Wednesday, 5 December 2012
Author Spotlight - Petie McCarty talks about personal words
This is not a bad thing, and the label gives us leeway to be creative -- or odd, as others might claim -- in new and innovative arenas. Take for example, new words -- personal words -- our own created words used only by us to juice up our writing. Or more importantly, to create voice.
Authors will take two common words, stick them together, and hyphenate them as a new adjective. We'll take two verbs and run them together to create an altogether new verb. Or we'll just pull a brand-new spectacular word out of our…thin air, like a magician, and call it our own. All of which drives our content editors to distraction for they want to pigeon-hole our grammar and word choice into acceptable guidelines, which is really a good thing in the grand scheme of safe and purchasable publishing. Yet some words just scream for their own time and their own stage. And we all have them.
Take for example, perseverate -- my old boss's favorite word, and he was a PhD in Environmental Engineering. A good definition might be "to persevere to concentrate" or in other words, you won't let the issue go and you stick with it like a dog with a piece of meat. You perseverate on the issue. Authors are adept at perseverating, especially if someone is editing their manuscript. Twenty years ago when the Doc came up with this, I couldn't find the word anywhere in Merriam-Webster, and it only appeared in recent years. Did my old boss coin the term as a personal word? Who knows? Anything's possible.
How about frinklesnatcher? What in the world is that? Well, it's a Petie-ism. [Actually now, my entire family and everyone in my office uses it.] The term started out as a descriptive word for the accoutrements found clinging to the grill at the bottom of the refrigerator. Little pieces of "I don't know what" that blew in and out with the air movements under the appliance. A good definition would be "that which no one recognizes and no one wants to touch or especially not to pick up." But frinklesnatchers do exist, and they did need a name, a name as unique as the whatever you don't want to touch. Thus frinklesntacher. Works in a myriad of situations. "Yuck! Look at that frinklesnatcher." Or "Ewww, pick that frinklesnatcher off my shirt." The word can also work for anything that requires a name and doesn't yet have one. I suspect as I get older and more forgetful, I will find more frinklesnatchers in this world.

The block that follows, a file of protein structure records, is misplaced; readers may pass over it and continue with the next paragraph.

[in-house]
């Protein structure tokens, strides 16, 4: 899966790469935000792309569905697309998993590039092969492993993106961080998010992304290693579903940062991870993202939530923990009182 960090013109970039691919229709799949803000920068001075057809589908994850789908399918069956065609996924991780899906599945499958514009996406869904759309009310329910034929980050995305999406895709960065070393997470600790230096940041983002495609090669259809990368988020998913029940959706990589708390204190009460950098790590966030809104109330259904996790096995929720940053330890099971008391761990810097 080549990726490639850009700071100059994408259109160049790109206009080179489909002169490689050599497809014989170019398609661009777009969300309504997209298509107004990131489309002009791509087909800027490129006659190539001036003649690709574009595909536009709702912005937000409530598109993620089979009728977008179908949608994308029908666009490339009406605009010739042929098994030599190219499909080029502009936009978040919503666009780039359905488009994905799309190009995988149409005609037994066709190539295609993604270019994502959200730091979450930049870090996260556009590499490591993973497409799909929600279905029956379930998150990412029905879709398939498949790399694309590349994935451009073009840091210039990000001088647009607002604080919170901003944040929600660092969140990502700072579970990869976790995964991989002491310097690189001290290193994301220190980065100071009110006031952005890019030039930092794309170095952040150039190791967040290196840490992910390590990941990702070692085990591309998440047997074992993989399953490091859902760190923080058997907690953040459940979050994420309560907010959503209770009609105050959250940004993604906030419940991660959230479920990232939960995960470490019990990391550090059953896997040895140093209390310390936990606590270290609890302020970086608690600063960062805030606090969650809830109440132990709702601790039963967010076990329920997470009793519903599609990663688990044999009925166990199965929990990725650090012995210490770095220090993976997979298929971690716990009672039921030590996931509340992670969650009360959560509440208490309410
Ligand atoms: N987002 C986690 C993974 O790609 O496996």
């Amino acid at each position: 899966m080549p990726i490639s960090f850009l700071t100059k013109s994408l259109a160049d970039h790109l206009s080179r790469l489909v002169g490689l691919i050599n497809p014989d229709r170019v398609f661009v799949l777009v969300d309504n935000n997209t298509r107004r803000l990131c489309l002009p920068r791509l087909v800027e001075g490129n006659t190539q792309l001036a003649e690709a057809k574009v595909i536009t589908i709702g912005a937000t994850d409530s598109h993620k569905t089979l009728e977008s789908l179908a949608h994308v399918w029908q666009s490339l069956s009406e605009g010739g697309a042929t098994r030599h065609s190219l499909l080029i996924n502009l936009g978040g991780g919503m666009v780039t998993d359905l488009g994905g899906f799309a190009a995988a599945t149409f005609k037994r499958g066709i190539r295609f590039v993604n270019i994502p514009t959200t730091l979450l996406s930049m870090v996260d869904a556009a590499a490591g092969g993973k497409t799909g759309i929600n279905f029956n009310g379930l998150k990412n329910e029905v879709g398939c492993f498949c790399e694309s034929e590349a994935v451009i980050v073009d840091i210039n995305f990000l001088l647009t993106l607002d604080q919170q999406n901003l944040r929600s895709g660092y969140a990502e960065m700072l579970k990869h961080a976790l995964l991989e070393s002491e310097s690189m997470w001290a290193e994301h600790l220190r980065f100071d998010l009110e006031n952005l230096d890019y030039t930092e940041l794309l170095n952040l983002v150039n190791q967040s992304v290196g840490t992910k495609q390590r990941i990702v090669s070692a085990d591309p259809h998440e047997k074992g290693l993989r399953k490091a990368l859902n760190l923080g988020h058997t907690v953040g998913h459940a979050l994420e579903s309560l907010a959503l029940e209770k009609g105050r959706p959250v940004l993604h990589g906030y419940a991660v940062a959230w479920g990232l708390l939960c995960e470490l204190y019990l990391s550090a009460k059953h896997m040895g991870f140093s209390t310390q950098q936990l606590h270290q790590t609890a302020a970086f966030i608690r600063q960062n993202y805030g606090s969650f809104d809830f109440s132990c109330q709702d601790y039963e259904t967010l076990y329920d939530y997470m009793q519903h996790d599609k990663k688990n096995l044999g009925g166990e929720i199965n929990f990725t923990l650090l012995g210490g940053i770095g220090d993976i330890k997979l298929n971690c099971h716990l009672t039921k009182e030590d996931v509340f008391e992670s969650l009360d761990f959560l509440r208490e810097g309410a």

And my segue back to this week's blog about Catch of the Day -- I do have a couple personalized words in my story, and my content editor was kind enough to leave them. I don't care what anyone says…pokety-outy is an absolutely perfect adjective when used properly.
My buy link is: http://www.amazon.com/Catch-of-the-Day-ebook/dp/B00AAQCDF4/ref=sr_1_16?s=books&ie=UTF8&qid=1354240396&sr=1-16&keywords=desert+breeze+publishing
Find me on the web at: http://www.petiemccarty.com
"4 Stars...CATCH OF THE DAY is Ms. McCarty’s second release and like the first one, EVERGLADES, presents the reader with likeable characters, a mini suspense, and an engaging storyline with an environmental edge. Great story and I am looking forward to more by this author." -- The Romance Readers Connection